8. Get funky with your QR Code design.
    QR codes allow a little wiggle room, meaning that you can “hack” the code itself. A famous, early example is the BBC’s QR Code. However, you can play around with the QR code once it’s been generated in an image editing tool like Photoshop and work in your own logo or brand. Always be sure to test your QR code before printing up a few thousand copies, however.
  9. Use QR codes to get Likes and Follows.
    You can create mobile-friendly landing pages with Facebook like buttons or lead them to your Twitter page for a quick follow. The name of the game is engagement, so a like or follow can create a long-term marketing opportunity. Caveat: so far the Like buttons that QR tags generate lead to the Facebook website rather than the mobile app. I don’t know about you, but I rarely log into Facebook’s website from my phone, so that requires extra steps the average person may not be willing to take.
  10. Supplement your retail space.
    QR codes next to pieces of art could help art galleries move more art, or museums replace those aging audio tape tours. Hardware stores could link to how-to videos on YouTube of how to use specific power tools. Groceries could link to pages that talk about how their products were sourced, and perhaps to interviews of the farmers who grew the food. Electronic shops could bring visitors to review sites so they could get unbiased reviews of stocked products. Or to an e-commerce site where shoppers could buy out-of-stock items. Book stores could link to their own reviews of books on their blog.
  11. Increase e-commerce sales.
    Since QR codes can lead to URLs, you can create a code that will populate a shopping cart with specific products. (Assuming your e-commerce solution can handle that.)
  12. Build your email subscriber list.
    Use your QR code to send people to your email signup. Just make sure you give people a compelling reason to subscribe to your list… otherwise you will have just wasted their time. Not the best way to engage your audience.
  13. Get the phone ringing.
    QR codes can also make a phone call. (Oh, imagine the mischief!) If you want to get the phones ringing–at your business or at campaign headquarters–you can create a code that will dial a predetermined number. Likewise, QR codes can generate SMS text messages.


Oxfam recently added QR codes to items in one of their London stores which reveal which celebrity had donated them and linked to a short video interview about the history of the item.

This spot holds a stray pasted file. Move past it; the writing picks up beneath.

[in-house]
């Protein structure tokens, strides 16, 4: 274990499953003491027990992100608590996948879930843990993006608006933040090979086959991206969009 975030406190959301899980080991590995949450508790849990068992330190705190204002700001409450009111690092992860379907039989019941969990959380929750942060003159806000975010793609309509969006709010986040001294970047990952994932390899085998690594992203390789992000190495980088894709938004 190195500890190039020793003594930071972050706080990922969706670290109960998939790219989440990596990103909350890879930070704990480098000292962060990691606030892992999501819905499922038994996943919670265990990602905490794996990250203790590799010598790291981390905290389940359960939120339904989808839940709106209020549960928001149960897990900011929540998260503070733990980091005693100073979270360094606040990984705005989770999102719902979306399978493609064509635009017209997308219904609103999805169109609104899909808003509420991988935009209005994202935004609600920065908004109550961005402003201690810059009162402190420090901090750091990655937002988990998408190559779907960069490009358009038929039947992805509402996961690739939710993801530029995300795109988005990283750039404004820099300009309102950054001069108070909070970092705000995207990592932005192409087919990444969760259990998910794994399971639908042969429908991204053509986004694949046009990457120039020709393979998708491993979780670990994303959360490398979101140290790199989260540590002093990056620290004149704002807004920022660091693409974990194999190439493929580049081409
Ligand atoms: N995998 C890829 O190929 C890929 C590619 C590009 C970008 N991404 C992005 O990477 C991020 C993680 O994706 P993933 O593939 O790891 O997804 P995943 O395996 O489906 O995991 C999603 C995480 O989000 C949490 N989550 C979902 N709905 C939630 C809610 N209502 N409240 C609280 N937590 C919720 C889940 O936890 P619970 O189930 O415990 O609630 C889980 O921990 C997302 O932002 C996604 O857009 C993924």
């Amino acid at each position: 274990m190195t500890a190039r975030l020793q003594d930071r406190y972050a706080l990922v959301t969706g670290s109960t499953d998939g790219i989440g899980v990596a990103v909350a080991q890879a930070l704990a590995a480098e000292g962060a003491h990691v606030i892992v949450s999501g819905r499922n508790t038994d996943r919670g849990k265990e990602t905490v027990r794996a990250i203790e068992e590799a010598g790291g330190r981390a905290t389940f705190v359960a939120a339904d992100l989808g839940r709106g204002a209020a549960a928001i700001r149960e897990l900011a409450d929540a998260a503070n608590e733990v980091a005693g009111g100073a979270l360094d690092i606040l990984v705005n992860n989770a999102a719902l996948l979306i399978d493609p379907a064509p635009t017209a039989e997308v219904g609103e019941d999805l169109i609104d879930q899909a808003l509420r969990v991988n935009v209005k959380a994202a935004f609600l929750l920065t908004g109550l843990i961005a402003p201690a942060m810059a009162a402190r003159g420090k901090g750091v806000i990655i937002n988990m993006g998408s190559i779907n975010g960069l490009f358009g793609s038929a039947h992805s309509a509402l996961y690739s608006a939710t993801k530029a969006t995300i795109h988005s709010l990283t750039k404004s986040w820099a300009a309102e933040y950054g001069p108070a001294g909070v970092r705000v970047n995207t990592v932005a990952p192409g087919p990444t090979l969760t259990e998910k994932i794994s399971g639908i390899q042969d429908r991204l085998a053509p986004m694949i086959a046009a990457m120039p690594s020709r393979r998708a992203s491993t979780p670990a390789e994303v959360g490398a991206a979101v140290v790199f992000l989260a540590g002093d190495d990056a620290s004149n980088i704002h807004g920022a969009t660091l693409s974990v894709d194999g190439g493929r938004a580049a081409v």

You can find some very nice looking QR codes in this roundup.

How do I make my own QR codes?

This task is made easy by the many online QR code generators that are available on the web. Here’s a quick rundown of a few of them:

  • QR Stuff – The most comprehensive generator out there. Options for all kinds of QR goodies
  • ZXing Project – Nice and simple but with all the essential options. This one seems to generate nice clean codes and has a great way of embedding the images via a Google API.
  • Raco Industries Generator – Lots of advanced options like the amount of error correction to include (useful if you plan to incorporate a logo).
  • QReate and Track – Provides many options to track the number of scans your code has recieved etc.
  • You Scan Me – Again, more tracking options and advanced features.
  • Kaywa – Cut down generator from one of the major app developers.

There is an important point worth noting here. If you use one of the more advanced generators, the code actually points to a link at the code provider and is redirected to the final destination (so they can track the scan – the same as how bit.ly works). If these services go down (and let’s face it, they are free) your code will no longer work. Not so bad if the code wasn’t important but a nightmare if it was something you were depending on for business. The way to get around this is to use one of the simple generators (which directly link to the target URL) and host the QR code image yourself.

Are QR codes just a fad?

They’ve been around since 1994 but have only really taken off with the uptake of smartphones. They are a great way to link real world objects to online information and a quick way of passing information to your phone. I’m sure that over the next few years, we’ll see them becoming ever more common and some creative new uses for them.

[UPDATE]: Hack A Day how written up a neat tutorial on how to put your logo in a QR code.

Let us know what you think in the comments, and remember to share with your networks.